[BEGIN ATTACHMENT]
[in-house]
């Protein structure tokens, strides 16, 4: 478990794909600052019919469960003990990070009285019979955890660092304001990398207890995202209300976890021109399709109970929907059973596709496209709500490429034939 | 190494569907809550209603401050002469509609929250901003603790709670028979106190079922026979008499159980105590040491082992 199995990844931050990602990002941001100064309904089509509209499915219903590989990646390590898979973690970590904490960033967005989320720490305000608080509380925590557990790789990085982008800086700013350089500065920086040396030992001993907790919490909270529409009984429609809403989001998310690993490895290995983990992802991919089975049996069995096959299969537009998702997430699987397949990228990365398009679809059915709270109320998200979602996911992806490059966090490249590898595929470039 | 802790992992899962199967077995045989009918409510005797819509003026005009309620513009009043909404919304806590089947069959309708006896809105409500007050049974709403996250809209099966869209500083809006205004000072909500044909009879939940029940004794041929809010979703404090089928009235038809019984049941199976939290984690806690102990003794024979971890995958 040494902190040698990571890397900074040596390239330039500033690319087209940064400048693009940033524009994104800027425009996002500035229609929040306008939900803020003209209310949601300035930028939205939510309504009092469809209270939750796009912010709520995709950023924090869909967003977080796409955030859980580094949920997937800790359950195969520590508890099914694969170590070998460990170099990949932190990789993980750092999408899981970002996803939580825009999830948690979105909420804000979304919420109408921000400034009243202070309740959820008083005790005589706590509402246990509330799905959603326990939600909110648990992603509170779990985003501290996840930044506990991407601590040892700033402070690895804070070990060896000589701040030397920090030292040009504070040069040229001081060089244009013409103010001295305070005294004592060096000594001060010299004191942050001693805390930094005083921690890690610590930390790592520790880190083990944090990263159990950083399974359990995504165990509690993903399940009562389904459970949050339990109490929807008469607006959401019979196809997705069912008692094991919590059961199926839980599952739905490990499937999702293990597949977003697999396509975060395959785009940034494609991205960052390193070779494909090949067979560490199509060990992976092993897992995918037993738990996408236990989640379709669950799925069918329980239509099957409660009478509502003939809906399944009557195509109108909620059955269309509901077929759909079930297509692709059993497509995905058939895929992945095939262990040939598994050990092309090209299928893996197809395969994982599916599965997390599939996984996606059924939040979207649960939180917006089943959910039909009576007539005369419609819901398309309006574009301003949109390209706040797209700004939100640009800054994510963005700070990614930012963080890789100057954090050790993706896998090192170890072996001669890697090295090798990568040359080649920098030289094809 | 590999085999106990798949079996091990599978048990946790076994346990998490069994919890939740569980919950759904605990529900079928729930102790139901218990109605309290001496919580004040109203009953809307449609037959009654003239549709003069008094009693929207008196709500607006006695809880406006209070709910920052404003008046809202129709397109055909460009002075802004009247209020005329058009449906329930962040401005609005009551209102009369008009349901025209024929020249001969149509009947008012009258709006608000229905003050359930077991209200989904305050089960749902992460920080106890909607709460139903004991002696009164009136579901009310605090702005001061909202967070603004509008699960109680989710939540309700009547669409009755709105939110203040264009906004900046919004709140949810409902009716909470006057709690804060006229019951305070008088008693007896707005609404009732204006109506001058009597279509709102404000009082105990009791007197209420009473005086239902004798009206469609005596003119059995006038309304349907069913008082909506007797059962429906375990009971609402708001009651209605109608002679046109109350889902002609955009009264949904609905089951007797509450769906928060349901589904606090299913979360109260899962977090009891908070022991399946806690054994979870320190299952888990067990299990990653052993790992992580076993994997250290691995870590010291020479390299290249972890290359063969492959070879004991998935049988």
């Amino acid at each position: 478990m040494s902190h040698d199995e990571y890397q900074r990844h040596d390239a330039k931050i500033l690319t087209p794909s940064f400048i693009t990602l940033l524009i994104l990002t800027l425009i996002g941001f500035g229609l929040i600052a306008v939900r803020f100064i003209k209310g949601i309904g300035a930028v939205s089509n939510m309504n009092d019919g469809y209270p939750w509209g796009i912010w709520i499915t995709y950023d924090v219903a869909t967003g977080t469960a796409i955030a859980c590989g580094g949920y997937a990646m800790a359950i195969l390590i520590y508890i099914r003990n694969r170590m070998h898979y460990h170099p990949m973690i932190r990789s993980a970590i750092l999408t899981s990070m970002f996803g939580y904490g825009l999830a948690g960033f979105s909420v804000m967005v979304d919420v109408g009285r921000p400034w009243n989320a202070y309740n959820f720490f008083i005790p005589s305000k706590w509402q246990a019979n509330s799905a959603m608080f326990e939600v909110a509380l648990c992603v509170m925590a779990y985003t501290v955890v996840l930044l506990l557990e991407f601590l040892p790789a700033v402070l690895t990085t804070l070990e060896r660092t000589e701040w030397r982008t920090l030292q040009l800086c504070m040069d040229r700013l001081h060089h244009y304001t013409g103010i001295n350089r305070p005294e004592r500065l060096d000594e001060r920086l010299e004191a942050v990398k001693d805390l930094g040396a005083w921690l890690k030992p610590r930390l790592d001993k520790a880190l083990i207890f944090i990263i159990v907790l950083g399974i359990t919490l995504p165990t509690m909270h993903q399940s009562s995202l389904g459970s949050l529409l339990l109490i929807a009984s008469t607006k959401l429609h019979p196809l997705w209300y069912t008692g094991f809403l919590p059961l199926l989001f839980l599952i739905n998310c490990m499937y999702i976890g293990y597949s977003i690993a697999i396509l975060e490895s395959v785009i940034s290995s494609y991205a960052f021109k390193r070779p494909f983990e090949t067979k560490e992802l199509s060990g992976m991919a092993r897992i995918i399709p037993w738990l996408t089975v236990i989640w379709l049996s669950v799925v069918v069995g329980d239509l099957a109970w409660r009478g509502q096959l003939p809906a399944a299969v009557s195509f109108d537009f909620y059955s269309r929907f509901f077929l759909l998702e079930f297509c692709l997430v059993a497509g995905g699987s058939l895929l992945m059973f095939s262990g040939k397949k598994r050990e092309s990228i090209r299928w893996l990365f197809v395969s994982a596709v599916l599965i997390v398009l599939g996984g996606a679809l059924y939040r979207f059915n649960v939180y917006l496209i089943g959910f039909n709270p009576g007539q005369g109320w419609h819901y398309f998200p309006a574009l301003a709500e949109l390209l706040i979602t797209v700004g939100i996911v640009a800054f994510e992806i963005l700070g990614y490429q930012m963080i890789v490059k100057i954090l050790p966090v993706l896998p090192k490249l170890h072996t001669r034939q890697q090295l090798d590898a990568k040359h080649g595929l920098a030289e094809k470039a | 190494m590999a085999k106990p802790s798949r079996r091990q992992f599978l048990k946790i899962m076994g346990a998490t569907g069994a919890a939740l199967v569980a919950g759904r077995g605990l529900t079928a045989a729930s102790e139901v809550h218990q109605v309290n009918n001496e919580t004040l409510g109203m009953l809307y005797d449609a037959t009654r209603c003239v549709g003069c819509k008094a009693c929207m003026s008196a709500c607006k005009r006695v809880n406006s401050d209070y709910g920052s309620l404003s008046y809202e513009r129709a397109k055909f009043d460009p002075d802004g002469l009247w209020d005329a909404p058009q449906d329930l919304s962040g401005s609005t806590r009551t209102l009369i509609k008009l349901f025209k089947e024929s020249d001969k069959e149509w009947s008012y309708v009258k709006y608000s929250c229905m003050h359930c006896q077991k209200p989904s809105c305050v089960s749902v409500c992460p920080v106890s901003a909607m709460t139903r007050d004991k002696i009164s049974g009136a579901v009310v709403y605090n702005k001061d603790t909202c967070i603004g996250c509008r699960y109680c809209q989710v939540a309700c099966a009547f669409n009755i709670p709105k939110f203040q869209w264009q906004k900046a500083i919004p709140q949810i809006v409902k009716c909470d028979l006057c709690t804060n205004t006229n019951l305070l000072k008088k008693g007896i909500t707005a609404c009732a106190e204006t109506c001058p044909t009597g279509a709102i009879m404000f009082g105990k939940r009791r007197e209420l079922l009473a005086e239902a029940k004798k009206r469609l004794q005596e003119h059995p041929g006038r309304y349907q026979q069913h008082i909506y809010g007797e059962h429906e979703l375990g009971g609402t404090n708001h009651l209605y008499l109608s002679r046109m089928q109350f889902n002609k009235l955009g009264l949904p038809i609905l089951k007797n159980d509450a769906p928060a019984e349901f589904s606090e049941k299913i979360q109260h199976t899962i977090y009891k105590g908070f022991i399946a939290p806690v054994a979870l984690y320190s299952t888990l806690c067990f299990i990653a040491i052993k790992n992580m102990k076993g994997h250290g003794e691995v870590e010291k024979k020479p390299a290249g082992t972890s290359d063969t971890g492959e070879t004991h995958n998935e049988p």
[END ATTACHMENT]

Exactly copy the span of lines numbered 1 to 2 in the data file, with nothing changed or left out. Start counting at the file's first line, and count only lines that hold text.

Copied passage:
[in-house]
């Protein structure tokens, strides 16, 4: 478990794909600052019919469960003990990070009285019979955890660092304001990398207890995202209300976890021109399709109970929907059973596709496209709500490429034939 | 190494569907809550209603401050002469509609929250901003603790709670028979106190079922026979008499159980105590040491082992 199995990844931050990602990002941001100064309904089509509209499915219903590989990646390590898979973690970590904490960033967005989320720490305000608080509380925590557990790789990085982008800086700013350089500065920086040396030992001993907790919490909270529409009984429609809403989001998310690993490895290995983990992802991919089975049996069995096959299969537009998702997430699987397949990228990365398009679809059915709270109320998200979602996911992806490059966090490249590898595929470039 | 802790992992899962199967077995045989009918409510005797819509003026005009309620513009009043909404919304806590089947069959309708006896809105409500007050049974709403996250809209099966869209500083809006205004000072909500044909009879939940029940004794041929809010979703404090089928009235038809019984049941199976939290984690806690102990003794024979971890995958 040494902190040698990571890397900074040596390239330039500033690319087209940064400048693009940033524009994104800027425009996002500035229609929040306008939900803020003209209310949601300035930028939205939510309504009092469809209270939750796009912010709520995709950023924090869909967003977080796409955030859980580094949920997937800790359950195969520590508890099914694969170590070998460990170099990949932190990789993980750092999408899981970002996803939580825009999830948690979105909420804000979304919420109408921000400034009243202070309740959820008083005790005589706590509402246990509330799905959603326990939600909110648990992603509170779990985003501290996840930044506990991407601590040892700033402070690895804070070990060896000589701040030397920090030292040009504070040069040229001081060089244009013409103010001295305070005294004592060096000594001060010299004191942050001693805390930094005083921690890690610590930390790592520790880190083990944090990263159990950083399974359990995504165990509690993903399940009562389904459970949050339990109490929807008469607006959401019979196809997705069912008692094991919590059961199926839980599952739905490990499937999702293990597949977003697999396509975060395959785009940034494609991205960052390193070779494909090949067979560490199509060990992976092993897992995918037993738990996408236990989640379709669950799925069918329980239509099957409660009478509502003939809906399944009557195509109108909620059955269309509901077929759909079930297509692709059993497509995905058939895929992945095939262990040939598994050990092309090209299928893996197809395969994982599916599965997390599939996984996606059924939040979207649960939180917006089943959910039909009576007539005369419609819901398309309006574009301003949109390209706040797209700004939100640009800054994510963005700070990614930012963080890789100057954090050790993706896998090192170890072996001669890697090295090798990568040359080649920098030289094809 | 590999085999106990798949079996091990599978048990946790076994346990998490069994919890939740569980919950759904605990529900079928729930102790139901218990109605309290001496919580004040109203009953809307449609037959009654003239549709003069008094009693929207008196709500607006006695809880406006209070709910920052404003008046809202129709397109055909460009002075802004009247209020005329058009449906329930962040401005609005009551209102009369008009349901025209024929020249001969149509009947008012009258709006608000229905003050359930077991209200989904305050089960749902992460920080106890909607709460139903004991002696009164009136579901009310605090702005001061909202967070603004509008699960109680989710939540309700009547669409009755709105939110203040264009906004900046919004709140949810409902009716909470006057709690804060006229019951305070008088008693007896707005609404009732204006109506001058009597279509709102404000009082105990009791007197209420009473005086239902004798009206469609005596003119059995006038309304349907069913008082909506007797059962429906375990009971609402708001009651209605109608002679046109109350889902002609955009009264949904609905089951007797509450769906928060349901589904606090299913979360109260899962977090009891908070022991399946806690054994979870320190299952888990067990299990990653052993790992992580076993994997250290691995870590010291020479390299290249972890290359063969492959070879004991998935049988």